This edition deepens and extends the previous edition with case studies on Lean outside the factory—in settings such as health care, IT, finance, design, engineering, and beyond. The case studies are based on personal experience of actual work in organizations generating real results.
Lean Production Simplified, Third Edition covers each of the components of Lean within the context of the Lean production system. The author's straightforward common sense approach makes this book an easily accessible, on-the-floor resource for every team member.
The book begins with a review of the principles of the Toyota Way through the 4Ps model-Philosophy, Processes, People and Partners, and Problem Solving. Readers looking to learn from Toyota's lean systems will be provided with the inside knowledge they need toDefine the companies purpose and develop a long-term philosophy Create value streams with connected flow, standardized work, and level production Build a culture to stop and fix problems Develop leaders who promote and support the system Find and develop exceptional people and partners Learn the meaning of true root cause problem solving Lead the change process and transform the total enterprise
The depth of detail provided draws on the authors combined experience of coaching and supporting companies in lean transformation. Toyota experts at the Georgetown, Kentucky plant, formally trained David Meier in TPS. Combined with Jeff Liker's extensive study of Toyota and his insightful knowledge the authors have developed unique models and ideas to explain the true philosophies and principles of the Toyota Production System.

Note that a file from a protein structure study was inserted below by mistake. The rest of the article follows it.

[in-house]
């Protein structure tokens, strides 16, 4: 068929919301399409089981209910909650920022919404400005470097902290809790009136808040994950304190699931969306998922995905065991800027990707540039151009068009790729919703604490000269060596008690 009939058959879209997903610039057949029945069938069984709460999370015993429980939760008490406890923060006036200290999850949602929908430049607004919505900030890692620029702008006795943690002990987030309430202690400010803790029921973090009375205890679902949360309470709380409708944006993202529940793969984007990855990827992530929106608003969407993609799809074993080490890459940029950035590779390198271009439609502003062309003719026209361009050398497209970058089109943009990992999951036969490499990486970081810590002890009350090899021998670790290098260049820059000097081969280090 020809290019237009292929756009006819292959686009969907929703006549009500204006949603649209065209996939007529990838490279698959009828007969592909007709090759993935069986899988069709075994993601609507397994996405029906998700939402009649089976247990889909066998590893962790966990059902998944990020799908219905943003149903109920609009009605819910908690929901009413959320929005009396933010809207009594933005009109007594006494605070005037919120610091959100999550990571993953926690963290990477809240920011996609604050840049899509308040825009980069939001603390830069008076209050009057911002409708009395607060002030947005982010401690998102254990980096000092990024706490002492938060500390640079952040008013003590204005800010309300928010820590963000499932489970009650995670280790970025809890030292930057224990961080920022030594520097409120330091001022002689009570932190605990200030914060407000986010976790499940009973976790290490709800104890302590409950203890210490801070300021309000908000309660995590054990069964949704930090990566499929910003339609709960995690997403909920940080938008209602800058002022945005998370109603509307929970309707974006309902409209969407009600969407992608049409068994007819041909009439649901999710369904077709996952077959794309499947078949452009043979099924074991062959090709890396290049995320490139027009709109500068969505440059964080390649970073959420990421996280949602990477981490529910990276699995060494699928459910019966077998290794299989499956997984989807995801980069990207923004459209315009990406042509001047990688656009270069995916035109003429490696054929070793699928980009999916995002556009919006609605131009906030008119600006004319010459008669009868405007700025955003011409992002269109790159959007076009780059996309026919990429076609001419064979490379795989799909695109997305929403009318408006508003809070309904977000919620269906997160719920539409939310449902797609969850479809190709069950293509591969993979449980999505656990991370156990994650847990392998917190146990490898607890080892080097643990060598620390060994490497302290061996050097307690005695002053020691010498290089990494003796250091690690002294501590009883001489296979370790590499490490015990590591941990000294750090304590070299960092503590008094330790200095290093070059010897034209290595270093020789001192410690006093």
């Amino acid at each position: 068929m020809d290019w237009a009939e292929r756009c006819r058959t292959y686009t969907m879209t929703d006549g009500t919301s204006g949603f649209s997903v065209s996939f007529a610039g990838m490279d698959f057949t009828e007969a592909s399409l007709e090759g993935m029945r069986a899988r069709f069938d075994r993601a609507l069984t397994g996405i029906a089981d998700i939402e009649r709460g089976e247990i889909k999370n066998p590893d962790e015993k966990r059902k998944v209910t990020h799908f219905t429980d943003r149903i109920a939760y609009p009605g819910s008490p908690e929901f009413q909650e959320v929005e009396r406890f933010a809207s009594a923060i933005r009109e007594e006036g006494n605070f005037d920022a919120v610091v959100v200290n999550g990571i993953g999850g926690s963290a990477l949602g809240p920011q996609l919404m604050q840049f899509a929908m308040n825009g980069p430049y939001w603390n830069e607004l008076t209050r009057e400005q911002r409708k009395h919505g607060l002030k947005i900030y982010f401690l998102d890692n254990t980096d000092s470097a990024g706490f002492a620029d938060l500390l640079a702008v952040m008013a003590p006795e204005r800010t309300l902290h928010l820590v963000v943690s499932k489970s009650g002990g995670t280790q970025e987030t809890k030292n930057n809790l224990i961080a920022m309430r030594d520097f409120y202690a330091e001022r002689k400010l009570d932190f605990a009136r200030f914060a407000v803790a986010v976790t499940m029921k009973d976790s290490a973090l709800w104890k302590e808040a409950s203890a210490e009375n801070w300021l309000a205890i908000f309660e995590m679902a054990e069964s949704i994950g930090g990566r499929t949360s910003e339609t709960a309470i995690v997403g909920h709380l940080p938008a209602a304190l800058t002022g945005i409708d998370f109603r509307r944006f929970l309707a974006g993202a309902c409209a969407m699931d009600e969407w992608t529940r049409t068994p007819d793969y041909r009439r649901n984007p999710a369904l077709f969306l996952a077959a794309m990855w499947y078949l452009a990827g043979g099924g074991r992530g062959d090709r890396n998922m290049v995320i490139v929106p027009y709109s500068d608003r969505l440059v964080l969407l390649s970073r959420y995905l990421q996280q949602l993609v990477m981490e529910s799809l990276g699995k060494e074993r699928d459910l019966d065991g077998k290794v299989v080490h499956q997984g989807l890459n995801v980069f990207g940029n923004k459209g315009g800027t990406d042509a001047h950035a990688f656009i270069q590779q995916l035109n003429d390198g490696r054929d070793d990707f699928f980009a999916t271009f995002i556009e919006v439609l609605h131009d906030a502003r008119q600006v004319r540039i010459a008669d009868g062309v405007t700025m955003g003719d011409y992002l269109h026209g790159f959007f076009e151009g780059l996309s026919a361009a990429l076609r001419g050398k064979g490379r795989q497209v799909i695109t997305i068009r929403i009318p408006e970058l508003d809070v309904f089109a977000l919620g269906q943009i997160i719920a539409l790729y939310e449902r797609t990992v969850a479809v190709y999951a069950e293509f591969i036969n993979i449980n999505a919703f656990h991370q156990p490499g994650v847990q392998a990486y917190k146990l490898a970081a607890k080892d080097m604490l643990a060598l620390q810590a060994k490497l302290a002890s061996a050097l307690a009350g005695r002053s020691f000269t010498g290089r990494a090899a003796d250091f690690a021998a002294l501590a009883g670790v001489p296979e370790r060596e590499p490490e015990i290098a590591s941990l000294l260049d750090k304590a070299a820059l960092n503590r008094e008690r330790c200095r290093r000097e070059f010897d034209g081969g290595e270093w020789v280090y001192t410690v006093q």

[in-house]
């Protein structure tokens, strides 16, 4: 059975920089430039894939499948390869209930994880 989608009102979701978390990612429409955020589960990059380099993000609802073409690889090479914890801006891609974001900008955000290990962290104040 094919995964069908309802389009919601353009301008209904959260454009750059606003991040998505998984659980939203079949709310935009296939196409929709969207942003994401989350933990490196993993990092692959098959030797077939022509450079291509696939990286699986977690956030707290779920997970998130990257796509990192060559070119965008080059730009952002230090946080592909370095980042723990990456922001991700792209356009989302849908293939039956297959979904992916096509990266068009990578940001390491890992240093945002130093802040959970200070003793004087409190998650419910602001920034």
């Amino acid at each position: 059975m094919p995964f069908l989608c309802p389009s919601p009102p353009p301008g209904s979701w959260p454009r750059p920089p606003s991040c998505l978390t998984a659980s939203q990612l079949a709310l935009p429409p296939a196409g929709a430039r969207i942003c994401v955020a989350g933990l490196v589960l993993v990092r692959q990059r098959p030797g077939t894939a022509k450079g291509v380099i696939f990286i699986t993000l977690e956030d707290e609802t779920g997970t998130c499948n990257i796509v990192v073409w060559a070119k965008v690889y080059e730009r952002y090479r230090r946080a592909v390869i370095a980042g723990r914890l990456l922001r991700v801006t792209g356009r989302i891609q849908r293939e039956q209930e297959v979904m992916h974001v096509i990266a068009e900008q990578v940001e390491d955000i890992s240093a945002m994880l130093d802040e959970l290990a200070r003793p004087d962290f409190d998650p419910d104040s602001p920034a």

But what about the company that is not born with great DNA? How can good companies, mediocre companies, even bad companies achieve enduring greatness?
For years, this question preyed on the mind of Jim Collins. Are there companies that defy gravity and convert long-term mediocrity or worse into long-term superiority? And if so, what are the universal distinguishing characteristics that cause a company to go from good to great?
Using tough benchmarks, Collins and his research team identified a set of elite companies that made the leap to great results and sustained those results for at least fifteen years. How great? After the leap, the good-to-great companies generated cumulative stock returns that beat the general stock market by an average of seven times in fifteen years, better than twice the results delivered by a composite index of the world's greatest companies, including Coca-Cola, Intel, General Electric, and Merck.
The research team contrasted the good-to-great companies with a carefully selected set of comparison companies that failed to make the leap from good to great. What was different? Why did one set of companies become truly great performers while the other set remained only good?
Over five years, the team analyzed the histories of all twenty-eight companies in the study. After sifting through mountains of data and thousands of pages of interviews, Collins and his crew discovered the key determinants of greatness -- why some companies make the leap and others don't.
The findings of the Good to Great study will surprise many readers and shed light on virtually every area of management strategy and practice. The findings include:
“Some of the key concepts discerned in the study,” comments Jim Collins, "fly in the face of our modern business culture and will, quite frankly, upset some people.”
Perhaps, but who can afford to ignore these findings?